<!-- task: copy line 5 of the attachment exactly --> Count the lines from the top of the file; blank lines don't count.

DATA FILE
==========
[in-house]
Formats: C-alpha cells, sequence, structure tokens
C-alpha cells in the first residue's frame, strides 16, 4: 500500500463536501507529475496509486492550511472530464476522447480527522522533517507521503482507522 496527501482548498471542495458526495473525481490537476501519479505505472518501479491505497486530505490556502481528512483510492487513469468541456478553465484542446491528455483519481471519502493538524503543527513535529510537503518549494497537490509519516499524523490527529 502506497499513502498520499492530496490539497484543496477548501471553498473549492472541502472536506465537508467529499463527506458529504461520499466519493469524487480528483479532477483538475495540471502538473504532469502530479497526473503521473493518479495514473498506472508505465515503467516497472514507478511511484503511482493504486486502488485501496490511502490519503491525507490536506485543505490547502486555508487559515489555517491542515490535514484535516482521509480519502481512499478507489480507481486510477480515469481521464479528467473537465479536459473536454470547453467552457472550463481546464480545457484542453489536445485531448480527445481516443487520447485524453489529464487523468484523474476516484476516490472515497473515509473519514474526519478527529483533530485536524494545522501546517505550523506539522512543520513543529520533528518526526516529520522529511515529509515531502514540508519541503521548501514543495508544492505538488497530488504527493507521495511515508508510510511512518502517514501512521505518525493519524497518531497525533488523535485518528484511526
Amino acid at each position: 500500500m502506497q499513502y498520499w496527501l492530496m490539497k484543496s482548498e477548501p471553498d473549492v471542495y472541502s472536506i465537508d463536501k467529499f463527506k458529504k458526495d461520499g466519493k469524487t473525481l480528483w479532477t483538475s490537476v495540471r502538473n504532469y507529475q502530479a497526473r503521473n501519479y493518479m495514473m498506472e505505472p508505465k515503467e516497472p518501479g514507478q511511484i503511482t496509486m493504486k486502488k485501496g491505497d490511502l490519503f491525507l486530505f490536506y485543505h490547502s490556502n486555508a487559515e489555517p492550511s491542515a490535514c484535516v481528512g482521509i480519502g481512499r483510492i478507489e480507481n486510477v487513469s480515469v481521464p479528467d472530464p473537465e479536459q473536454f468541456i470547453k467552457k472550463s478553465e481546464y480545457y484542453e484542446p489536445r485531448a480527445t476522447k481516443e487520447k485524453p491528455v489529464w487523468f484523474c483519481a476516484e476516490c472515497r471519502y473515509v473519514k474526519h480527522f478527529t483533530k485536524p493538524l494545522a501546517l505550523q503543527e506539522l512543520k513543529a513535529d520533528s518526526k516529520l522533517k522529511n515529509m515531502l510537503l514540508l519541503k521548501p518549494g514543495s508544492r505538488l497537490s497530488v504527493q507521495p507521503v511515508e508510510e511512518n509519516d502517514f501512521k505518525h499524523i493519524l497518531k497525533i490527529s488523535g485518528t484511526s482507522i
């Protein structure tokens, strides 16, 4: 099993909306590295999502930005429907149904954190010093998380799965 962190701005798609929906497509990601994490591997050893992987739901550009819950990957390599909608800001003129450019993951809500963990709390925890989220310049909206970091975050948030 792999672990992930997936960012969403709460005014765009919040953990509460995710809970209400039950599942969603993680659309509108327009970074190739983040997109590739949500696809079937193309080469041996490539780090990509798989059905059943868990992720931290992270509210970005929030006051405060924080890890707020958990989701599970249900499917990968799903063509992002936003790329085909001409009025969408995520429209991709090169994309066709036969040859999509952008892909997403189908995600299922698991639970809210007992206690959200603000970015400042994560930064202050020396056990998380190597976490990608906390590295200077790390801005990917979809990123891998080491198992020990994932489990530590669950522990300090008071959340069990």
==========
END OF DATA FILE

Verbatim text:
């Protein structure tokens, strides 16, 4: 099993909306590295999502930005429907149904954190010093998380799965 962190701005798609929906497509990601994490591997050893992987739901550009819950990957390599909608800001003129450019993951809500963990709390925890989220310049909206970091975050948030 792999672990992930997936960012969403709460005014765009919040953990509460995710809970209400039950599942969603993680659309509108327009970074190739983040997109590739949500696809079937193309080469041996490539780090990509798989059905059943868990992720931290992270509210970005929030006051405060924080890890707020958990989701599970249900499917990968799903063509992002936003790329085909001409009025969408995520429209991709090169994309066709036969040859999509952008892909997403189908995600299922698991639970809210007992206690959200603000970015400042994560930064202050020396056990998380190597976490990608906390590295200077790390801005990917979809990123891998080491198992020990994932489990530590669950522990300090008071959340069990």